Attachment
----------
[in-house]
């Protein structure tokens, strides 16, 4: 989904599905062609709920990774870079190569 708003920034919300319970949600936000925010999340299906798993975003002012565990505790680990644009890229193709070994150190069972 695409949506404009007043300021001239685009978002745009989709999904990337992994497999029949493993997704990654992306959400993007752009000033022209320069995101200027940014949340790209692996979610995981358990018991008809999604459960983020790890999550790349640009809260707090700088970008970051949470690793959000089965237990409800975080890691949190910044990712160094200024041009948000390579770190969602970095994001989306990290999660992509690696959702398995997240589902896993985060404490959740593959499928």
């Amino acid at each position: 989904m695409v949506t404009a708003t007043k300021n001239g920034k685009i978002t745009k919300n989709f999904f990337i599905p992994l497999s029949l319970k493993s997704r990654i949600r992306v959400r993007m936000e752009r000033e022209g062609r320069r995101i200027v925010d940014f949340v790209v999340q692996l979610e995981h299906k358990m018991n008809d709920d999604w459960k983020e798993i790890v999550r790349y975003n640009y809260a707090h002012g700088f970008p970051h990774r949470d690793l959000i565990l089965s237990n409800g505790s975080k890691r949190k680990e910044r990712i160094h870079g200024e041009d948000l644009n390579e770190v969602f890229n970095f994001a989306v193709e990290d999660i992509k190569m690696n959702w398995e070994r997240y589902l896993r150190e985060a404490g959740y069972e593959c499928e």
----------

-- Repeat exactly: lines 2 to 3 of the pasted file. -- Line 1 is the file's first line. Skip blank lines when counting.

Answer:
């Protein structure tokens, strides 16, 4: 989904599905062609709920990774870079190569 708003920034919300319970949600936000925010999340299906798993975003002012565990505790680990644009890229193709070994150190069972 695409949506404009007043300021001239685009978002745009989709999904990337992994497999029949493993997704990654992306959400993007752009000033022209320069995101200027940014949340790209692996979610995981358990018991008809999604459960983020790890999550790349640009809260707090700088970008970051949470690793959000089965237990409800975080890691949190910044990712160094200024041009948000390579770190969602970095994001989306990290999660992509690696959702398995997240589902896993985060404490959740593959499928």
């Amino acid at each position: 989904m695409v949506t404009a708003t007043k300021n001239g920034k685009i978002t745009k919300n989709f999904f990337i599905p992994l497999s029949l319970k493993s997704r990654i949600r992306v959400r993007m936000e752009r000033e022209g062609r320069r995101i200027v925010d940014f949340v790209v999340q692996l979610e995981h299906k358990m018991n008809d709920d999604w459960k983020e798993i790890v999550r790349y975003n640009y809260a707090h002012g700088f970008p970051h990774r949470d690793l959000i565990l089965s237990n409800g505790s975080k890691r949190k680990e910044r990712i160094h870079g200024e041009d948000l644009n390579e770190v969602f890229n970095f994001a989306v193709e990290d999660i992509k190569m690696n959702w398995e070994r997240y589902l896993r150190e985060a404490g959740y069972e593959c499928e």